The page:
Get Kansas City priorities straight before boosting sales tax
The Kansas City Star
Emanuel Cleaver was riding high in early 1999. His eight years as Kansas City’s mayor were about to end, and business and neighborhood leaders were celebrating the economic development he had brought to the city.
Cleaver still wanted one more victory. So he asked voters to approve a half-cent sales tax to pay for millions of dollars worth of flood control improvements.
But the city’s flood-control plan was poorly conceived and not a high priority for the use of extra public revenue.
Voters rejected the tax.
This history lesson comes to mind as Mayor Sly James, riding high early in this first term, is working hard to convince voters to approve a half-cent sales tax increase that would help finance the city’s parks department and better maintain city streets.
However, once again, a mayor and other city officials have put forward a plan that is not well organized and is not a high priority for taxpayers.
On Tuesday, voters will decide whether they will embrace the tax increase or kill it.
My vote will be ”no” for reasons that have little to do with the direction in which James wants to lead the city and a whole lot more to do with the slow pace of change at City Hall.
Yes, James says most of the right things: The city must reform its pensions, reduce its health insurance expenses, better coordinate its fire and ambulance services, and spend more on neighborhood improvements.
However, James, the City Council and the city staff have not made nearly enough progress to get these things done by setting the right priorities at City Hall.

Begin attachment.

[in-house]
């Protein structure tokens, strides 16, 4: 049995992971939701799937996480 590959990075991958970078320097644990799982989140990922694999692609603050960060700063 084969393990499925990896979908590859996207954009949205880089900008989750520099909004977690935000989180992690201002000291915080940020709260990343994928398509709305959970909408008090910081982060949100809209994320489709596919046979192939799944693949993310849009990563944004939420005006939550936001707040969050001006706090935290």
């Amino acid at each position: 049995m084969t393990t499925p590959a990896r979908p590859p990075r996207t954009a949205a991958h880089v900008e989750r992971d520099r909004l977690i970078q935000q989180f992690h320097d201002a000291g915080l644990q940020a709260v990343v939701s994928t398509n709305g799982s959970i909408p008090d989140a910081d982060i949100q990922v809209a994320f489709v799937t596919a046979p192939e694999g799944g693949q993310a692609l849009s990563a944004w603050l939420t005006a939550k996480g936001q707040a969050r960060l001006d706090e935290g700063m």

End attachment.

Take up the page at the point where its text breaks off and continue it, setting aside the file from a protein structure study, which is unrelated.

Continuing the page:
So why give the city more money right now — about $23 million extra a year?
History shows that getting extra revenue isn’t always the right move.
Here’s one example from 2005.
At the time, then-City Manager Wayne Cauthen was cutting general funds used by the Health Department and by providers of health care for indigent patients. Cauthen was using the general revenues to finance other city services, especially in the fire and police departments.
In that year, Mayor Kay Barnes agreed to put a higher property tax on the ballot, with the pledge that much of the money would be designated for indigent care, especially at Truman Medical Center.
I personally opposed the new tax, however, partly because it was set up to let city officials off the hook.
They wanted to collect millions of extra dollars a year from taxpayers, allowing Cauthen to finish taking away almost all general fund revenues from indigent care.
And that’s exactly what happened after voters endorsed the higher property tax. The freed up funds essentially allowed City Hall to avoid having to make some difficult but needed decisions, such as cutting the Fire Department and beginning pension reform (sound familiar?).
The higher property tax for indigent care, which raises about $16 million a year, is scheduled to expire in 2014. Naturally, health care providers already are lobbying the City Council to make sure voters will get a chance to renew the tax in the future. These health care experts know that if the special tax goes away, they won’t have much general fund money to rely on in helping indigent patients.
The proposed new sales tax on Tuesday’s ballot has some of the same problems that surrounded the health care issue in 2005.
If the city gets the extra revenue from the new tax, some of the pressure suddenly would go away when it comes to making needed changes in pensions, health care insurance and the number of firefighters, among other city expenses.
Opposing a tax doesn’t come easily, especially when James and the City Council have at least tried to choose some voter favorites for extra funds — parks and roads.
However, boosting the sales tax at this time and for this plan doesn’t deserve a “yes” vote next week.
To reach Yael T. Abouhalkah, call 816-234-4887 or email him at email@example.com. He blogs at voices.kansascity.com. Twitter @YaelTAbouhalkah